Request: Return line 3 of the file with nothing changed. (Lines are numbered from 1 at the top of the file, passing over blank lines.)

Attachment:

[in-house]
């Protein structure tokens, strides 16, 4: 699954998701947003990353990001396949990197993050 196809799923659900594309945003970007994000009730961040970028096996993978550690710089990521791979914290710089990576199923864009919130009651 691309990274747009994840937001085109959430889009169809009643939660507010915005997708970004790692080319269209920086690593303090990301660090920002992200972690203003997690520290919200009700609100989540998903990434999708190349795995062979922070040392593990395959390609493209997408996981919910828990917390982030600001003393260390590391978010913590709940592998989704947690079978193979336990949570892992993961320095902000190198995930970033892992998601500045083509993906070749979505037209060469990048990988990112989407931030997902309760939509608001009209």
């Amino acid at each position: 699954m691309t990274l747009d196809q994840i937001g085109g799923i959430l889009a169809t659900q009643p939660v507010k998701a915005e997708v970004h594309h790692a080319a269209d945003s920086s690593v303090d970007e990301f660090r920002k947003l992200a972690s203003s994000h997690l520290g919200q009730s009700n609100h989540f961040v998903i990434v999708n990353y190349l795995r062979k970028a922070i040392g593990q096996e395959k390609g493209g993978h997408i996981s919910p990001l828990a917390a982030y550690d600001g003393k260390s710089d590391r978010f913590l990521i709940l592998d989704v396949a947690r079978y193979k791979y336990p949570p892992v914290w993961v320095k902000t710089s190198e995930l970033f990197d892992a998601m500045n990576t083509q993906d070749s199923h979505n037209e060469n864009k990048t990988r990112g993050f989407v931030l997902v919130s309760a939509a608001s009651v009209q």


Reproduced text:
């Amino acid at each position: 699954m691309t990274l747009d196809q994840i937001g085109g799923i959430l889009a169809t659900q009643p939660v507010k998701a915005e997708v970004h594309h790692a080319a269209d945003s920086s690593v303090d970007e990301f660090r920002k947003l992200a972690s203003s994000h997690l520290g919200q009730s009700n609100h989540f961040v998903i990434v999708n990353y190349l795995r062979k970028a922070i040392g593990q096996e395959k390609g493209g993978h997408i996981s919910p990001l828990a917390a982030y550690d600001g003393k260390s710089d590391r978010f913590l990521i709940l592998d989704v396949a947690r079978y193979k791979y336990p949570p892992v914290w993961v320095k902000t710089s190198e995930l970033f990197d892992a998601m500045n990576t083509q993906d070749s199923h979505n037209e060469n864009k990048t990988r990112g993050f989407v931030l997902v919130s309760a939509a608001s009651v009209q």